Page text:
Pencils of Promise is a global education organization that builds schools and provides educational programming to increase literacy rates in Ghana, Guatemala, Laos, and Nicaragua. Since its founding in 2008, Pencils of Promise has served over 30,000 students.
Leslie Engle Young plays a vital role at the company: Director of Impact. A title unlike many others on the job market today.
Prior to working with Pencils of Promise Leslie was focused on two very different paths: early childhood education and short story writing. After studying English and fiction writing in college she was set on being a writer. At the same time she was teaching preschool in Portland, OR. As the daughter of two educators her career path made plenty of sense. “Practical sense,” Leslie says.
Until she took a leap. A major one. Buying a one-way ticket across the world to Laos when she was 23 and looking for more. She stayed almost four years, as the Country Director in Laos, creating on-the-ground change through education.
What is the most important step you took to where you are today?
There wasn't one singular step that got me in the job I have today. In fact, it was the repetition of stepping forward again and again and again that got me here. My job has changed greatly through the years, from being one of two volunteers on-the-ground in Laos, to overseeing our impact across four different countries from our HQ office in New York. My role today looks nothing like it once does, and it was the commitment to continuing to learn and continuing to step into the unknown that kept me here.
What are the challenges you encountered along the way?
Some of the biggest challenges came in the early days in Laos. Myself, and my Lao colleague Lanoy, frankly didn't look the part. And in a communist country that is primarily run by men, that was difficult. We were two women, then 25 and 30, with no previous experience setting up an NGO or building out an education system. This came with heavy doses of doubt and skepticism from those around us, which at times, was tiring. But we sought a lot of strength from one another and ultimately we sought strength from the people we got to work with--from the parents, teachers and students who were endlessly dedicated to carving out as much opportunity as possible for themselves and their communities.
What is the "promise" of Pencils of Promise?
Our promise is one of opportunity. We believe that every child, regardless of status or location, deserves the right to a quality education. We promise to work with communities and governments to ensure equal opportunity for all children.
Why do you think education is the most powerful weapon to change the world?
Because education is agency.
What keeps you going?
My coworkers! I work with a group of people all over the world who are endlessly dedicated to making their countries a better place. They are constant source or motivation and inspiration.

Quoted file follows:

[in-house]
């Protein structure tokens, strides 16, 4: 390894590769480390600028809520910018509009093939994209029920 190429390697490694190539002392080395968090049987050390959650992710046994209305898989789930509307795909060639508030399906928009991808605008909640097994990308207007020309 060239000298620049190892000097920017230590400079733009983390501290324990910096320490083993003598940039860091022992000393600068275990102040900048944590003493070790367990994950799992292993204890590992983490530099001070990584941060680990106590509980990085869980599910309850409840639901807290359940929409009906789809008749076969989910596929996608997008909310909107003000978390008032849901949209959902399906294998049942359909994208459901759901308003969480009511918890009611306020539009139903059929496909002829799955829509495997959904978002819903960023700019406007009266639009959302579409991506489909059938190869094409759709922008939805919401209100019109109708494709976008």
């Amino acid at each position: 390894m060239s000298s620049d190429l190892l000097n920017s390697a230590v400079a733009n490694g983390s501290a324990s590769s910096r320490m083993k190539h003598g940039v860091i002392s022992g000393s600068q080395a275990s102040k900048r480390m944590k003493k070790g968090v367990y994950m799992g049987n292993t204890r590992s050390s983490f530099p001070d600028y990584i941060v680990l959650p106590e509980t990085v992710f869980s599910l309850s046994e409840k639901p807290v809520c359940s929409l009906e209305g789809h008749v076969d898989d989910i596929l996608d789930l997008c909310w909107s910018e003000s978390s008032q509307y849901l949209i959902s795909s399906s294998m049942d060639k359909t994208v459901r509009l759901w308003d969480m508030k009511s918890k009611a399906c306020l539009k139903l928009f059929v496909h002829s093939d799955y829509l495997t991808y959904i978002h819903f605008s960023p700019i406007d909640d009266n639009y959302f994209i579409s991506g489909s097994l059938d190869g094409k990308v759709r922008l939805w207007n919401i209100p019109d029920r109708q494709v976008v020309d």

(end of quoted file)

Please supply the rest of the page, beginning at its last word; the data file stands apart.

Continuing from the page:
Who are the people you consider your mentors or influences and why?
Women everywhere. Women leading, women working, women mothering. Women who are doing it day in and day out. Women who, in many parts of the world, keep going despite every single odd. Women who come together and believe in their combined power and their voices.
Do you remember having a mentor at the beginning of your career?
In the first year I was in Laos I met and got to know a man named Mike who worked for a larger NGO in town. He had 15+ years of solid experience on me and had been working in aid and disaster relief in some of the most challenging places on earth. I was young, probably very naive, and in desperate need of some straightforward guidance. Mike was always ready to talk over a fruit shake or a beer on the Mekong, never sugarcoating anything yet always infusing everything with his signature optimism and zest. I don't know what those first couple of years would have been without his friendship (and that of his equally amazing wife) and guidance.
What is the best piece of "real talk" advice you've received?
My dad, a lifelong educator, was the one person who got me through being a preschool teacher (a job that is not for the faint of heart). When I would call him in tears after a particularly exhausting day with 20 three and four-year-olds, he used to say to me, full of love and sarcasm, "Don't you just hate it when kids act their age?" That sobering comment sums up working with people. We're all coming from different places with different realities and baggage, and the ability to have empathy and understanding for one's actions can help us cross the biggest cultural and generational gaps.
Do you have any extracurricular activities?
Running--I run half and full marathons.
How has your relationship with yourself changed in the last five years?
I've learned to take more structured time for myself. A lot of this came with running. When you train for a marathon, you need a lot of hours--weekend runs can take up half of the day. I've used this to be my own time and space and hope that as life continues to get busier I remember to really embrace and cherish that time.
How has your relationship to your career changed?
Over time I've grown to really embrace the discomfort and the learning curves in my career. At first it was hard--I wanted to have things right the first time around. But I've come to really thrive off of the unknown and the challenges. I enjoy the opportunity to fail fast and learn from it as quickly as possible.
My next five years will be about starting a family and sharing the joy and purpose of my work and travel with our kids.